flavor") and make them buy it anyway.

I'm betting that enough of them miss the fact that is is cured with 8 cups
of salt and 2 cups of sugar that it works, too.

Refrigeration. It's a good thing.

Why return to the hams of your technologically impoverished forbears?

Do you think they LIKED all that salt?

IT WAS THE ONLY WAY THEY HAD TO PRESERVE MEAT.


I sense a little reticence. Let it out, hon. We're here for you!

Carol, who doesn't like salty food, but finds Smithfield ham strangely
and strongly addictive (Maybe it's the way Boli slices it)


I gotta be me. But I would defend your right to love country ham, Smithfield
or otherwise, to the death. Just don't believe there is such a thing as
"sugar cured" country ham, e.g., country ham that is not cured primarily
with SALT.



You just don't understand the terminology or it has been used
incorrectly to give you the wrong impression. A sugar cured country
ham does, indeed, have lots of salt in the cure mixture, but also
includes sugar. These hams can be cured with salt and NO sugar or with
a combo...when it's a combo, it's referred to as "sugar cured."

All sorts of country ham cure instructions he

http://www.ext.vt.edu/pubs/foods/458-223/458-223.html
  #5 (permalink)  
Old 15-04-2009, 03:43 PM posted to rec.food.cooking
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Posts: 1,191
Default Sugar Cured Country Ham

On Wed, 15 Apr 2009 09:52:02 -0400, "cybercat"
wrote:

"Damsel in dis Dress" wrote in message
.. .
On Wed, 15 Apr 2009 09:07:07 -0400, "cybercat"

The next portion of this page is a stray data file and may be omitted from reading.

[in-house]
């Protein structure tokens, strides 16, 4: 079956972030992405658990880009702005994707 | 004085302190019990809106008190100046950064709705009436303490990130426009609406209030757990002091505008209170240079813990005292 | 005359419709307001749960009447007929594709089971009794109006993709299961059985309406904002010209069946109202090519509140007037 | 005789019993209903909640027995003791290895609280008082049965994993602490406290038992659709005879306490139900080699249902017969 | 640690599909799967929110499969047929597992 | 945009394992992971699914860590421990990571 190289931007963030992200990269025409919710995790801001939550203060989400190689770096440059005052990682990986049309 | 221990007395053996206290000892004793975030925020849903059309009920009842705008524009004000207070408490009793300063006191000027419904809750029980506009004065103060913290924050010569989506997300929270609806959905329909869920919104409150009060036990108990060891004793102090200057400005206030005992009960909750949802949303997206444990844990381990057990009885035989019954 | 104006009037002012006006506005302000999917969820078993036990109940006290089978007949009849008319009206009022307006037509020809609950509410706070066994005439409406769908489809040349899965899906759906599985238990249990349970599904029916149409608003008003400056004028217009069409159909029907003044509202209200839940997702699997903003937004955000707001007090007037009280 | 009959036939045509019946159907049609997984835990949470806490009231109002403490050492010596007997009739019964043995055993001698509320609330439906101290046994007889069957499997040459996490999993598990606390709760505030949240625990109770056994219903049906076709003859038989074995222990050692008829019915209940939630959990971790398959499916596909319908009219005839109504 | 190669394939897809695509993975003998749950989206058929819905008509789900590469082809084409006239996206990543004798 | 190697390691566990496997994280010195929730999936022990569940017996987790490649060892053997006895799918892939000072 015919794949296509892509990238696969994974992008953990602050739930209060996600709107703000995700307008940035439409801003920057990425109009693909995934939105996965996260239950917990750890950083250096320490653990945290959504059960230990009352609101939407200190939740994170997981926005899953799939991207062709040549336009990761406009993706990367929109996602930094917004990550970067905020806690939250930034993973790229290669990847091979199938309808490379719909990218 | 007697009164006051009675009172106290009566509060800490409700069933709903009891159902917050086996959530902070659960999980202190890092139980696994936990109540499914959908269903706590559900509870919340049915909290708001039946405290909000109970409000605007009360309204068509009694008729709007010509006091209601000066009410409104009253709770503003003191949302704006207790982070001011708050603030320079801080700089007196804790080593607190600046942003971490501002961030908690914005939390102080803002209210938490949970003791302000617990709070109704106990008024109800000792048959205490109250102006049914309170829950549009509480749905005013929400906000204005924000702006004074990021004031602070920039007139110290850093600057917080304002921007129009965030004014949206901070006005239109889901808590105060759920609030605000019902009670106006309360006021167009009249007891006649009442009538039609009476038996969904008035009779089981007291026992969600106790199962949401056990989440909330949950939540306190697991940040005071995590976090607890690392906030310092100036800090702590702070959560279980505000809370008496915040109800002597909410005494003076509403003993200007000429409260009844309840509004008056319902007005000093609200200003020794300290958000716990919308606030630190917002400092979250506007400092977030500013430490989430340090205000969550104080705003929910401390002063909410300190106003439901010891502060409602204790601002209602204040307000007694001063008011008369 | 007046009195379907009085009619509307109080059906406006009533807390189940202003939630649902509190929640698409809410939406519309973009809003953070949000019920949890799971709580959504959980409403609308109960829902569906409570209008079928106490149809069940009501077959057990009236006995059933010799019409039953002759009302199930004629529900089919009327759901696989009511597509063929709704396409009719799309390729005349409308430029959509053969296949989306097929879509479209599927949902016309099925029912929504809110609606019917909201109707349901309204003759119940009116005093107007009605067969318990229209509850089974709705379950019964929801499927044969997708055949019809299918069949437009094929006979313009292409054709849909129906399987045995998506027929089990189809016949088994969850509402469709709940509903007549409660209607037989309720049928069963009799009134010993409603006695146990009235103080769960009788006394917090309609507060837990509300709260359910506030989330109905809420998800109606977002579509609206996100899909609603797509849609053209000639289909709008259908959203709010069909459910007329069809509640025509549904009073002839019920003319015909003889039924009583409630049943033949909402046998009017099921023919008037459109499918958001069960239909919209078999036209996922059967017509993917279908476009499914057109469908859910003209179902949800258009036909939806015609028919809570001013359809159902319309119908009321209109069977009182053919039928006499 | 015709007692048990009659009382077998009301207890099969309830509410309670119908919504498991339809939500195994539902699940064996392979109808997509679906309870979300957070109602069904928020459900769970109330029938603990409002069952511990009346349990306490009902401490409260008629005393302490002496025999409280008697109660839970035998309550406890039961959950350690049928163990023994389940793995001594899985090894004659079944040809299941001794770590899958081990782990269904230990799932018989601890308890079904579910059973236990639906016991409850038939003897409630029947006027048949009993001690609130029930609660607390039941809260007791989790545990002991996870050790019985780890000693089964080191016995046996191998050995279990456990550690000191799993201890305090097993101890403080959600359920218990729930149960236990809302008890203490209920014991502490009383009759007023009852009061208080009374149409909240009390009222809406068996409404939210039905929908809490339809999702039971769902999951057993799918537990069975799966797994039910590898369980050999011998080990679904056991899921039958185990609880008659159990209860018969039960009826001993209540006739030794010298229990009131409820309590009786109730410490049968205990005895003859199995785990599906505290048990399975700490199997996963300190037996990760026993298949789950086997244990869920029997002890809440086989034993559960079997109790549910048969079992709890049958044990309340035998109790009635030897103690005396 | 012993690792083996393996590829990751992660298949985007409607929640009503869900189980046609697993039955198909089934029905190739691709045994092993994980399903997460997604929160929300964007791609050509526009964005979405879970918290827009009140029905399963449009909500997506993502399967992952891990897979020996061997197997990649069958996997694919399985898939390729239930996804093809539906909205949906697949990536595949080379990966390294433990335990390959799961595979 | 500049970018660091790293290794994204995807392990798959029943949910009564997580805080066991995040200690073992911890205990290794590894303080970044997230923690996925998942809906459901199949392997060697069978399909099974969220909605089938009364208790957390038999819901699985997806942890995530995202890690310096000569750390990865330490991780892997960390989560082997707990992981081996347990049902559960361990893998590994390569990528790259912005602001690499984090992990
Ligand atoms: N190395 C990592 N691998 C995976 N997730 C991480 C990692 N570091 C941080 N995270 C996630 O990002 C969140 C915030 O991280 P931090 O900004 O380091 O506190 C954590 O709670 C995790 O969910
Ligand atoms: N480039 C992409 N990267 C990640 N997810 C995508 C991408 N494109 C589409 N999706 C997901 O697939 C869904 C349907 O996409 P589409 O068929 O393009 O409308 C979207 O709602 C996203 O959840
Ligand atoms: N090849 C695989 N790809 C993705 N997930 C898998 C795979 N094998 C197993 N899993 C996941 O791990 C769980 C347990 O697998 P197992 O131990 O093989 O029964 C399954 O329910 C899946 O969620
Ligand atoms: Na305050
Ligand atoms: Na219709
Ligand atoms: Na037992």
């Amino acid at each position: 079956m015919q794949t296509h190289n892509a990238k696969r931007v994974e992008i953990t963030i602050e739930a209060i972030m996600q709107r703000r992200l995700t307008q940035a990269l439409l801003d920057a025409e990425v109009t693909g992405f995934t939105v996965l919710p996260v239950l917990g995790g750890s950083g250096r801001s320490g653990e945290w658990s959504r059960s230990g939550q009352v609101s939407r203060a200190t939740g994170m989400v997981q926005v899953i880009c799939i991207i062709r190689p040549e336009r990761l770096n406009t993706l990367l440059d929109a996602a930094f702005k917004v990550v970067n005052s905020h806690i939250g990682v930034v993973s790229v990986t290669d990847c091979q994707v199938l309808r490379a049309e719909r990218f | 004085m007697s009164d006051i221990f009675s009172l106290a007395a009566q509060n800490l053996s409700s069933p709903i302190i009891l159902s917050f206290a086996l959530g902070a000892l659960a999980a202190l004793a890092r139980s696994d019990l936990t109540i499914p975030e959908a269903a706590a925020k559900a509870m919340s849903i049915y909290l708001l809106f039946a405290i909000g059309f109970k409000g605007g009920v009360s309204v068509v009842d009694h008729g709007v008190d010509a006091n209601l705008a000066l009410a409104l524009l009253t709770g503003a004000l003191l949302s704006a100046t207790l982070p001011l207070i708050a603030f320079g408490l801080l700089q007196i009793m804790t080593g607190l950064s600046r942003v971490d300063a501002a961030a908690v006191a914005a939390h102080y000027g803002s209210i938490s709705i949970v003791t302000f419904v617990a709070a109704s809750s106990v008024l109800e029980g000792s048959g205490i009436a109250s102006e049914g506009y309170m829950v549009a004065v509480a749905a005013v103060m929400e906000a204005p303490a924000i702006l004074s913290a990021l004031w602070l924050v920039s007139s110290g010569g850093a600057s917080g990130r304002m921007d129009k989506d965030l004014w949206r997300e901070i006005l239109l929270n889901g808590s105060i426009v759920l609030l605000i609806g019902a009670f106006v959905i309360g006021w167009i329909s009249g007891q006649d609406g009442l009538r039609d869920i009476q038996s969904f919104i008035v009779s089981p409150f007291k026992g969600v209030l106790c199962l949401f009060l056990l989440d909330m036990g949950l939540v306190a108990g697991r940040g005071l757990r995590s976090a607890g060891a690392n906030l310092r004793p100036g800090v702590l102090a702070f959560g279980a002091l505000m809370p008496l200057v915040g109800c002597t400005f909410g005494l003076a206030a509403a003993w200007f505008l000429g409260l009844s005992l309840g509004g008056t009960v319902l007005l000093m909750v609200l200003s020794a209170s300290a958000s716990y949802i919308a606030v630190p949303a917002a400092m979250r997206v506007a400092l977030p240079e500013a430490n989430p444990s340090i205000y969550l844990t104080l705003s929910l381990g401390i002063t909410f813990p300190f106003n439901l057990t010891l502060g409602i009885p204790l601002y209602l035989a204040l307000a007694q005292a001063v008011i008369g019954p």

wrote:

I figured it out. It's a ruse to attract people who hate the salty crap
(even properly prepared and "sliced paper thin to release the full country
flavor") and make them buy it anyway.

I'm betting that enough of them miss the fact that is is cured with 8 cups
of salt and 2 cups of sugar that it works, too.

Refrigeration. It's a good thing.

Why return to the hams of your technologically impoverished forbears?

Do you think they LIKED all that salt?

IT WAS THE ONLY WAY THEY HAD TO PRESERVE MEAT.


I sense a little reticence. Let it out, hon. We're here for you!

Carol, who doesn't like salty food, but finds Smithfield ham strangely
and strongly addictive (Maybe it's the way Boli slices it)

I gotta be me. But I would defend your right to love country ham, Smithfield
or otherwise, to the death. Just don't believe there is such a thing as
"sugar cured" country ham, e.g., country ham that is not cured primarily
with SALT.


Naw, I hear ya. I wouldn't pay those prices for a salt lick, myself.
But it's been a nice treat the two times I've had it. I could never
go through a whole one at home, though.

Carol, working the leftovers of a cheap-o Cook's butt

--
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  #6 (permalink)  
Old 15-04-2009, 03:58 PM posted to rec.food.cooking
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Posts: 11,457
Default Sugar Cured Country Ham


"Boron Elgar" wrote:



You just don't understand the terminology or it has been used
incorrectly to give you the wrong impression. A sugar cured country
ham does, indeed, have lots of salt in the cure mixture, but also
includes sugar. These hams can be cured with salt and NO sugar or with
a combo...when it's a combo, it's referred to as "sugar cured."


Sigh. I KNOW that. It's an empty, stupid term for a ****ing country ham that
is still salty as hell. As in, salt cured. Jesus Weeping Christ.



All sorts of country ham cure instructions he

http://www.ext.vt.edu/pubs/foods/458-223/458-223.html



  #7 (permalink)  
Old 15-04-2009, 04:12 PM posted to rec.food.cooking